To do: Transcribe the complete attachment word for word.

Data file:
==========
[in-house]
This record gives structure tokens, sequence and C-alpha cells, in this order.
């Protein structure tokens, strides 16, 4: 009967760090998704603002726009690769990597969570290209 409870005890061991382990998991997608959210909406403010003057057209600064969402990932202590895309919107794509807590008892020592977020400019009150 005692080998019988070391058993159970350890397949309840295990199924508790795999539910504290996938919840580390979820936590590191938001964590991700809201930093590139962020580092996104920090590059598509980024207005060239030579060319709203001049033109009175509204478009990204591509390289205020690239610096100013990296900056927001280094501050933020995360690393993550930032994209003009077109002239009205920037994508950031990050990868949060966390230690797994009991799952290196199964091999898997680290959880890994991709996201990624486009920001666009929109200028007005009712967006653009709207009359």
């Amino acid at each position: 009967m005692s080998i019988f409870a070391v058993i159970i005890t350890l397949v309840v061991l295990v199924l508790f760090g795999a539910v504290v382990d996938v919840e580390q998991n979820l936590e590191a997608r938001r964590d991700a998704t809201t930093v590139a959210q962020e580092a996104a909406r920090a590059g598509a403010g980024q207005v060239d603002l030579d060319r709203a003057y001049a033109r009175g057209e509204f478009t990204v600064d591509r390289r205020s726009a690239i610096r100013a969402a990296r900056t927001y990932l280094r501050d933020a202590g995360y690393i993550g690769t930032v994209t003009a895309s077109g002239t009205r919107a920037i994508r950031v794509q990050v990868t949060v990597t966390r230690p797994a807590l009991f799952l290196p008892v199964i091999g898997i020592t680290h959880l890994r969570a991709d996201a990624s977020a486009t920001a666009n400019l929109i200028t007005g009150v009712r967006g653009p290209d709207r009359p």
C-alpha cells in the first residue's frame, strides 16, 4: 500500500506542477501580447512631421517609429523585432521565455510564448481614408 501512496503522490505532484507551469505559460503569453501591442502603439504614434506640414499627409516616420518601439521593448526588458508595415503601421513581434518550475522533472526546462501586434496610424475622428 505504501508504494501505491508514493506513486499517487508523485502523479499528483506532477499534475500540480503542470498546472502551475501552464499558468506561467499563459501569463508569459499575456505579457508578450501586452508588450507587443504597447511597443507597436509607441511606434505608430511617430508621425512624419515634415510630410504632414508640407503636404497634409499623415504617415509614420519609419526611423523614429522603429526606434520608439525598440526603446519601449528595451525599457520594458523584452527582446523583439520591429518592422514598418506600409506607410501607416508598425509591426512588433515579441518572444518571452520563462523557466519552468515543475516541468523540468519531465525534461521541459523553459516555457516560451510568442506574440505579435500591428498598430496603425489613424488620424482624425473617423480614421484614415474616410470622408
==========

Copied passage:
[in-house]
This record gives structure tokens, sequence and C-alpha cells, in this order.
């Protein structure tokens, strides 16, 4: 009967760090998704603002726009690769990597969570290209 409870005890061991382990998991997608959210909406403010003057057209600064969402990932202590895309919107794509807590008892020592977020400019009150 005692080998019988070391058993159970350890397949309840295990199924508790795999539910504290996938919840580390979820936590590191938001964590991700809201930093590139962020580092996104920090590059598509980024207005060239030579060319709203001049033109009175509204478009990204591509390289205020690239610096100013990296900056927001280094501050933020995360690393993550930032994209003009077109002239009205920037994508950031990050990868949060966390230690797994009991799952290196199964091999898997680290959880890994991709996201990624486009920001666009929109200028007005009712967006653009709207009359």
């Amino acid at each position: 009967m005692s080998i019988f409870a070391v058993i159970i005890t350890l397949v309840v061991l295990v199924l508790f760090g795999a539910v504290v382990d996938v919840e580390q998991n979820l936590e590191a997608r938001r964590d991700a998704t809201t930093v590139a959210q962020e580092a996104a909406r920090a590059g598509a403010g980024q207005v060239d603002l030579d060319r709203a003057y001049a033109r009175g057209e509204f478009t990204v600064d591509r390289r205020s726009a690239i610096r100013a969402a990296r900056t927001y990932l280094r501050d933020a202590g995360y690393i993550g690769t930032v994209t003009a895309s077109g002239t009205r919107a920037i994508r950031v794509q990050v990868t949060v990597t966390r230690p797994a807590l009991f799952l290196p008892v199964i091999g898997i020592t680290h959880l890994r969570a991709d996201a990624s977020a486009t920001a666009n400019l929109i200028t007005g009150v009712r967006g653009p290209d709207r009359p």
C-alpha cells in the first residue's frame, strides 16, 4: 500500500506542477501580447512631421517609429523585432521565455510564448481614408 501512496503522490505532484507551469505559460503569453501591442502603439504614434506640414499627409516616420518601439521593448526588458508595415503601421513581434518550475522533472526546462501586434496610424475622428 505504501508504494501505491508514493506513486499517487508523485502523479499528483506532477499534475500540480503542470498546472502551475501552464499558468506561467499563459501569463508569459499575456505579457508578450501586452508588450507587443504597447511597443507597436509607441511606434505608430511617430508621425512624419515634415510630410504632414508640407503636404497634409499623415504617415509614420519609419526611423523614429522603429526606434520608439525598440526603446519601449528595451525599457520594458523584452527582446523583439520591429518592422514598418506600409506607410501607416508598425509591426512588433515579441518572444518571452520563462523557466519552468515543475516541468523540468519531465525534461521541459523553459516555457516560451510568442506574440505579435500591428498598430496603425489613424488620424482624425473617423480614421484614415474616410470622408